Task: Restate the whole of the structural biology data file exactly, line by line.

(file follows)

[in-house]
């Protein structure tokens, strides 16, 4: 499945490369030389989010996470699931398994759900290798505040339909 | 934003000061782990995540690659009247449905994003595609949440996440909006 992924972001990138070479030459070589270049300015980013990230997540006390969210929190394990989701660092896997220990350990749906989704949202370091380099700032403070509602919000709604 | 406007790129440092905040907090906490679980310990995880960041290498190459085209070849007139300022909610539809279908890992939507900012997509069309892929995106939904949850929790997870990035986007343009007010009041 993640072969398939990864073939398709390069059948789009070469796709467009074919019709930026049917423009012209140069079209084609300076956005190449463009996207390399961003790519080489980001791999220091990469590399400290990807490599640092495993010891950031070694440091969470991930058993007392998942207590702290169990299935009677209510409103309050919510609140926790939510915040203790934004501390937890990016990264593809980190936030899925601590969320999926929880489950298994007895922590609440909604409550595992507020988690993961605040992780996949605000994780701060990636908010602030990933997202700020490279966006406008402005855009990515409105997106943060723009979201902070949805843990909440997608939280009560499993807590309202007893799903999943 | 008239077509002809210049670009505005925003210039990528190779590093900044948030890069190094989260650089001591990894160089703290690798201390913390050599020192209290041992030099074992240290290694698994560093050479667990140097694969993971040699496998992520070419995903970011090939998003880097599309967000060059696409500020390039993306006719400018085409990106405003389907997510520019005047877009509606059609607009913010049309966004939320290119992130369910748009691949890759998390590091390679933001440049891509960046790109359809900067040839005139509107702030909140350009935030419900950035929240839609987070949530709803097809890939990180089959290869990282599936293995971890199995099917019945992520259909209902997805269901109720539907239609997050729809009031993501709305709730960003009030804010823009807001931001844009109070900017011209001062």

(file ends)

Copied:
[in-house]
């Protein structure tokens, strides 16, 4: 499945490369030389989010996470699931398994759900290798505040339909 | 934003000061782990995540690659009247449905994003595609949440996440909006 992924972001990138070479030459070589270049300015980013990230997540006390969210929190394990989701660092896997220990350990749906989704949202370091380099700032403070509602919000709604 | 406007790129440092905040907090906490679980310990995880960041290498190459085209070849007139300022909610539809279908890992939507900012997509069309892929995106939904949850929790997870990035986007343009007010009041 993640072969398939990864073939398709390069059948789009070469796709467009074919019709930026049917423009012209140069079209084609300076956005190449463009996207390399961003790519080489980001791999220091990469590399400290990807490599640092495993010891950031070694440091969470991930058993007392998942207590702290169990299935009677209510409103309050919510609140926790939510915040203790934004501390937890990016990264593809980190936030899925601590969320999926929880489950298994007895922590609440909604409550595992507020988690993961605040992780996949605000994780701060990636908010602030990933997202700020490279966006406008402005855009990515409105997106943060723009979201902070949805843990909440997608939280009560499993807590309202007893799903999943 | 008239077509002809210049670009505005925003210039990528190779590093900044948030890069190094989260650089001591990894160089703290690798201390913390050599020192209290041992030099074992240290290694698994560093050479667990140097694969993971040699496998992520070419995903970011090939998003880097599309967000060059696409500020390039993306006719400018085409990106405003389907997510520019005047877009509606059609607009913010049309966004939320290119992130369910748009691949890759998390590091390679933001440049891509960046790109359809900067040839005139509107702030909140350009935030419900950035929240839609987070949530709803097809890939990180089959290869990282599936293995971890199995099917019945992520259909209902997805269901109720539907239609997050729809009031993501709305709730960003009030804010823009807001931001844009109070900017011209001062």